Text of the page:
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article imageNearly half of all cellphone calls will be scam calls by 2019

By Karen Graham     Sep 20, 2018 in Technology
Next year, almost half of all calls to cell phones will not be business calls or check-ins from loved ones, but scam calls. That grim forecast is according to First Orion, a company that makes caller ID and call-blocking software.
Nothing is more irritating than rushing from the kitchen or bathroom to answer the phone, only to find it's a robocall. And according to Arkansas-based First Orion, their data shows a drastic increase in mobile scam calls—from 3.7 percent of total calls in 2017 to 29.2 percent in 2018—and that number is projected to reach 44.6 percent by early 2019.
“Year after year, the scam call epidemic bombards consumers at record-breaking levels, surpassing the previous year and scammers increasingly invade our privacy at new extremes,” said Charles D. Morgan, CEO and Head Data Scientist of First Orion.
Particularly disturbing are the scam calls being made to targeted groups - including immigrant communities, and just about any group that may have different political views than the current administration. Additionally, there are the scammers who call pretending to be from your bank, the federal government or your credit card company.
The fraudsters use every trick in the book, including the use of telephone numbers that mimic actual IRS assistance centers, claim to be IRS employees and use fake names and phony badge numbers. The IRS says that victims are told they owe money to the government and are urged to pay up using a gift card or wire transfer.
There is another trick fraudsters use called "neighborhood spoofing." First Orion says this happens when a scammer disguises their phone number and displays it as a local number on a user’s caller ID. For example, a scammer may spoof their phone number to match the area code and 3-digit prefix of the person they are targeting and ultimately increase the likelihood of someone answering.
First Orion says, "Not only is this tactic harmful towards the person being called, but the owner of the phone number used to make the call is also often subjected to return calls from the recipient of the scam call. These return calls come as surprises since the owner of the number used to make the scam call is not aware a call was ever placed from their number, leading to frustration and confusion amongst all parties."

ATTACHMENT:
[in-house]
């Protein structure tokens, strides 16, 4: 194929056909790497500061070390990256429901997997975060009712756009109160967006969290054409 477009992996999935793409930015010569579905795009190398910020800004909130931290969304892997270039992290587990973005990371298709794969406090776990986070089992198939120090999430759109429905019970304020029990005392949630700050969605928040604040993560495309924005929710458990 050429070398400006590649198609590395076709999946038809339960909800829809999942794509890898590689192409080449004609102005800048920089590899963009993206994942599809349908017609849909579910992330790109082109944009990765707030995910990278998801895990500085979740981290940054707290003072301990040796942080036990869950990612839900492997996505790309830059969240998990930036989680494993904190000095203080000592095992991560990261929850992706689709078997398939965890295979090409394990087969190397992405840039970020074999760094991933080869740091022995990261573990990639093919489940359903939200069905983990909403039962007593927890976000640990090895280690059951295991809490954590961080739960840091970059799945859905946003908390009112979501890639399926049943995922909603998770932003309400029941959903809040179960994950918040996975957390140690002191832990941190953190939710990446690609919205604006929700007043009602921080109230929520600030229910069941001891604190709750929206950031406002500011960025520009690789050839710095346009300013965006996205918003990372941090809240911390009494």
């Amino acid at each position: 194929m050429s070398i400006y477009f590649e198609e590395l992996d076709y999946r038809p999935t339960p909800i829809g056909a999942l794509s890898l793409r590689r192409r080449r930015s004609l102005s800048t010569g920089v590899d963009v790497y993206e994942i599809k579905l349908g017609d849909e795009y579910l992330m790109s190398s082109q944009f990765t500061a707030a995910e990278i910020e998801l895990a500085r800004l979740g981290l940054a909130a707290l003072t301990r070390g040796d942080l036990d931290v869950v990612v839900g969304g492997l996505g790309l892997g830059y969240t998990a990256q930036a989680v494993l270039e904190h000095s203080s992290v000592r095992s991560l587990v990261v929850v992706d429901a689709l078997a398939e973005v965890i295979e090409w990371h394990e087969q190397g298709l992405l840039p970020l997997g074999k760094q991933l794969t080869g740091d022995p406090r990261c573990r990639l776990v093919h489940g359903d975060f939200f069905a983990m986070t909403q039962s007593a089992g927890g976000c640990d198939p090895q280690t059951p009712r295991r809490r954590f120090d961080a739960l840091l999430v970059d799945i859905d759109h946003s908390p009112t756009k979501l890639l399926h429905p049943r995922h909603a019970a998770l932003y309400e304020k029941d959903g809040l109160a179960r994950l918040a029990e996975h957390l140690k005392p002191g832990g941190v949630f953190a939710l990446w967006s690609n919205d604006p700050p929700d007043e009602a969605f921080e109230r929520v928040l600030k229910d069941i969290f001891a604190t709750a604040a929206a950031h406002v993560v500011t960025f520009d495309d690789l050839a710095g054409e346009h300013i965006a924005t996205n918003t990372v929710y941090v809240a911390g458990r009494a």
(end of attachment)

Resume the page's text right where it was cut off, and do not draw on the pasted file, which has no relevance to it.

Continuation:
Blocking scam calls
According to the Washington Post, over half the calls received by the Federal Communications Commission (FCC) are about unwanted calls.
Orion, along with several communications carriers has been working with the FCC to find solutions to ending robocalls and scam calls. After working closely with several carriers, Orion said, "we’ve found that in-network solutions that leverage sophisticated data analysis and machine learning are by far the most accurate way to pinpoint the origin of a call and identify it before it reaches your phone.”
To that end, First Orion is in the process of developing new “CallPrinting” technology, which it plans to implement through a major U.S. mobile carrier. Already, T-Mobile provides its subscribers with “Scam Likely” caller ID messages.
As Entrepreneur described in a piece on banishing scammers earlier this year, an iPhone user can tap the blue circled “i” symbol next to the number in their recent calls list and select “Block this Caller.” Android users can hold down the number in their recent call list and seleck "Block."
More about scam calls, Cellphones, 50 percent, First Orion, CallPrinting
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